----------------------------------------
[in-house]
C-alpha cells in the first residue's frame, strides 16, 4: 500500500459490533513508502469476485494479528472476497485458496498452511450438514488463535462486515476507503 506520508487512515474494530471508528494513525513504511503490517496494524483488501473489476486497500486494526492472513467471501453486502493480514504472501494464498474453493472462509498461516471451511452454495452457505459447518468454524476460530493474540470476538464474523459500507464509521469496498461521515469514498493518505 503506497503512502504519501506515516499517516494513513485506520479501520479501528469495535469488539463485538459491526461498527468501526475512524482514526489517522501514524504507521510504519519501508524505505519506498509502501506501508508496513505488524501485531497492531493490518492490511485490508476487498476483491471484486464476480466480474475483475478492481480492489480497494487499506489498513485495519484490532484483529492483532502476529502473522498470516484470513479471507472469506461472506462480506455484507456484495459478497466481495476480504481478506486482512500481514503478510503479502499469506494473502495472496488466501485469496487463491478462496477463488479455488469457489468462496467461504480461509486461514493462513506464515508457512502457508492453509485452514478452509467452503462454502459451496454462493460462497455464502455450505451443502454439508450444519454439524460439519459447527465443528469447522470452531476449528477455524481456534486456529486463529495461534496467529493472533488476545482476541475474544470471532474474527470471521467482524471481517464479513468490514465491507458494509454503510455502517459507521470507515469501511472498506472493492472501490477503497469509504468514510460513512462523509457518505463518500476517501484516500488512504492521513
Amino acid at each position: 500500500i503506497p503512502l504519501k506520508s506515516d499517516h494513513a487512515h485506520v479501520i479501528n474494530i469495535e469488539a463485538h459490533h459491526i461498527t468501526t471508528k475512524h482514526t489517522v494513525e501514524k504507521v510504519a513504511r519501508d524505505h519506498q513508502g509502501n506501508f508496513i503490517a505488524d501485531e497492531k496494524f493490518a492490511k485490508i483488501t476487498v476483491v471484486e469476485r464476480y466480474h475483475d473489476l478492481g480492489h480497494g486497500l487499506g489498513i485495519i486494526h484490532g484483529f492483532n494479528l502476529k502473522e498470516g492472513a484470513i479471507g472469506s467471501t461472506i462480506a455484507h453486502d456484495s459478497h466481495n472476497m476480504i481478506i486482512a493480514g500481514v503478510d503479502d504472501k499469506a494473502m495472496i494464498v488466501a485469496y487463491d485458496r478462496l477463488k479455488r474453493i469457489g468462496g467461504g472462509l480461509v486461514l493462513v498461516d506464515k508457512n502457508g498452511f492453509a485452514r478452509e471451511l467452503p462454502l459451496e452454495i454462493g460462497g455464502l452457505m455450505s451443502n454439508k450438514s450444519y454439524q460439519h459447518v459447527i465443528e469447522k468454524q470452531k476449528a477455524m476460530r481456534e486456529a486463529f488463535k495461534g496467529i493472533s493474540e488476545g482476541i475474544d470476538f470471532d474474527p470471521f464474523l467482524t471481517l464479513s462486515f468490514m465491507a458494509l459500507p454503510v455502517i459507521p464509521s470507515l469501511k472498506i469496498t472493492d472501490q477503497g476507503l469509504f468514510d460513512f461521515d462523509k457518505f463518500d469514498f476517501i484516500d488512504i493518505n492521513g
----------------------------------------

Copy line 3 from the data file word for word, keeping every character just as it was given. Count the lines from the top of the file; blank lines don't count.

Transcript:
Amino acid at each position: 500500500i503506497p503512502l504519501k506520508s506515516d499517516h494513513a487512515h485506520v479501520i479501528n474494530i469495535e469488539a463485538h459490533h459491526i461498527t468501526t471508528k475512524h482514526t489517522v494513525e501514524k504507521v510504519a513504511r519501508d524505505h519506498q513508502g509502501n506501508f508496513i503490517a505488524d501485531e497492531k496494524f493490518a492490511k485490508i483488501t476487498v476483491v471484486e469476485r464476480y466480474h475483475d473489476l478492481g480492489h480497494g486497500l487499506g489498513i485495519i486494526h484490532g484483529f492483532n494479528l502476529k502473522e498470516g492472513a484470513i479471507g472469506s467471501t461472506i462480506a455484507h453486502d456484495s459478497h466481495n472476497m476480504i481478506i486482512a493480514g500481514v503478510d503479502d504472501k499469506a494473502m495472496i494464498v488466501a485469496y487463491d485458496r478462496l477463488k479455488r474453493i469457489g468462496g467461504g472462509l480461509v486461514l493462513v498461516d506464515k508457512n502457508g498452511f492453509a485452514r478452509e471451511l467452503p462454502l459451496e452454495i454462493g460462497g455464502l452457505m455450505s451443502n454439508k450438514s450444519y454439524q460439519h459447518v459447527i465443528e469447522k468454524q470452531k476449528a477455524m476460530r481456534e486456529a486463529f488463535k495461534g496467529i493472533s493474540e488476545g482476541i475474544d470476538f470471532d474474527p470471521f464474523l467482524t471481517l464479513s462486515f468490514m465491507a458494509l459500507p454503510v455502517i459507521p464509521s470507515l469501511k472498506i469496498t472493492d472501490q477503497g476507503l469509504f468514510d460513512f461521515d462523509k457518505f463518500d469514498f476517501i484516500d488512504i493518505n492521513g